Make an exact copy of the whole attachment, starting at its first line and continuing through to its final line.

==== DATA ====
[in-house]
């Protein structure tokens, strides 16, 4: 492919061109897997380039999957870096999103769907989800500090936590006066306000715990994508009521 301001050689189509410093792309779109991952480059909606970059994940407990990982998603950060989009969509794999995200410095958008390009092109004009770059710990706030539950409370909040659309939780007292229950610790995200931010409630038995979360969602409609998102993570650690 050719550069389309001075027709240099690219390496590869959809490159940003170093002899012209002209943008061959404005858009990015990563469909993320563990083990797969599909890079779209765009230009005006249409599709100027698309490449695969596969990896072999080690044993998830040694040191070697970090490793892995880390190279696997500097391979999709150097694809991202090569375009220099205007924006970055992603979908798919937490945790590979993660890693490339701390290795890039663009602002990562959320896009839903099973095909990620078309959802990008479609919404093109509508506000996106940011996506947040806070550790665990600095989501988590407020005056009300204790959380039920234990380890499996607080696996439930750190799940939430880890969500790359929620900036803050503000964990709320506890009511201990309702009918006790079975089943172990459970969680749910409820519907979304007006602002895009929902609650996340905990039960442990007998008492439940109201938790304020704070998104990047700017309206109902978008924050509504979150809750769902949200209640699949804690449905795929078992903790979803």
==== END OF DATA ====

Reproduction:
[in-house]
């Protein structure tokens, strides 16, 4: 492919061109897997380039999957870096999103769907989800500090936590006066306000715990994508009521 301001050689189509410093792309779109991952480059909606970059994940407990990982998603950060989009969509794999995200410095958008390009092109004009770059710990706030539950409370909040659309939780007292229950610790995200931010409630038995979360969602409609998102993570650690 050719550069389309001075027709240099690219390496590869959809490159940003170093002899012209002209943008061959404005858009990015990563469909993320563990083990797969599909890079779209765009230009005006249409599709100027698309490449695969596969990896072999080690044993998830040694040191070697970090490793892995880390190279696997500097391979999709150097694809991202090569375009220099205007924006970055992603979908798919937490945790590979993660890693490339701390290795890039663009602002990562959320896009839903099973095909990620078309959802990008479609919404093109509508506000996106940011996506947040806070550790665990600095989501988590407020005056009300204790959380039920234990380890499996607080696996439930750190799940939430880890969500790359929620900036803050503000964990709320506890009511201990309702009918006790079975089943172990459970969680749910409820519907979304007006602002895009929902609650996340905990039960442990007998008492439940109201938790304020704070998104990047700017309206109902978008924050509504979150809750769902949200209640699949804690449905795929078992903790979803």